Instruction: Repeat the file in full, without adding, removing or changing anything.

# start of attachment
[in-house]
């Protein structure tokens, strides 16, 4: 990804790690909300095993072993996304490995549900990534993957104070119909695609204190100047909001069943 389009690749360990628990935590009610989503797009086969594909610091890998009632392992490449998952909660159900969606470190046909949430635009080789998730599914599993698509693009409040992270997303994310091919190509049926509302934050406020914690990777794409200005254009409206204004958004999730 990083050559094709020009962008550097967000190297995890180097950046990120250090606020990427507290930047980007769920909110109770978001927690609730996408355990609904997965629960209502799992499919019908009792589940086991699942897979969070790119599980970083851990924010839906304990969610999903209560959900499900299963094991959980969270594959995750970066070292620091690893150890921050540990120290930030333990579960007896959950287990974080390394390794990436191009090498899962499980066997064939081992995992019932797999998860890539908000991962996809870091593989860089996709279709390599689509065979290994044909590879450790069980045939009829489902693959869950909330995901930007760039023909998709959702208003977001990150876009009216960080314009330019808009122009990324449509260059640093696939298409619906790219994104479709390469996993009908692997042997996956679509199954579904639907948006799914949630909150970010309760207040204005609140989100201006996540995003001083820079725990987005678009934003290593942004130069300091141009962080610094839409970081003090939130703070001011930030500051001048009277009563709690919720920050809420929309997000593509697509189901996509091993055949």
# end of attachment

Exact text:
[in-house]
């Protein structure tokens, strides 16, 4: 990804790690909300095993072993996304490995549900990534993957104070119909695609204190100047909001069943 389009690749360990628990935590009610989503797009086969594909610091890998009632392992490449998952909660159900969606470190046909949430635009080789998730599914599993698509693009409040992270997303994310091919190509049926509302934050406020914690990777794409200005254009409206204004958004999730 990083050559094709020009962008550097967000190297995890180097950046990120250090606020990427507290930047980007769920909110109770978001927690609730996408355990609904997965629960209502799992499919019908009792589940086991699942897979969070790119599980970083851990924010839906304990969610999903209560959900499900299963094991959980969270594959995750970066070292620091690893150890921050540990120290930030333990579960007896959950287990974080390394390794990436191009090498899962499980066997064939081992995992019932797999998860890539908000991962996809870091593989860089996709279709390599689509065979290994044909590879450790069980045939009829489902693959869950909330995901930007760039023909998709959702208003977001990150876009009216960080314009330019808009122009990324449509260059640093696939298409619906790219994104479709390469996993009908692997042997996956679509199954579904639907948006799914949630909150970010309760207040204005609140989100201006996540995003001083820079725990987005678009934003290593942004130069300091141009962080610094839409970081003090939130703070001011930030500051001048009277009563709690919720920050809420929309997000593509697509189901996509091993055949």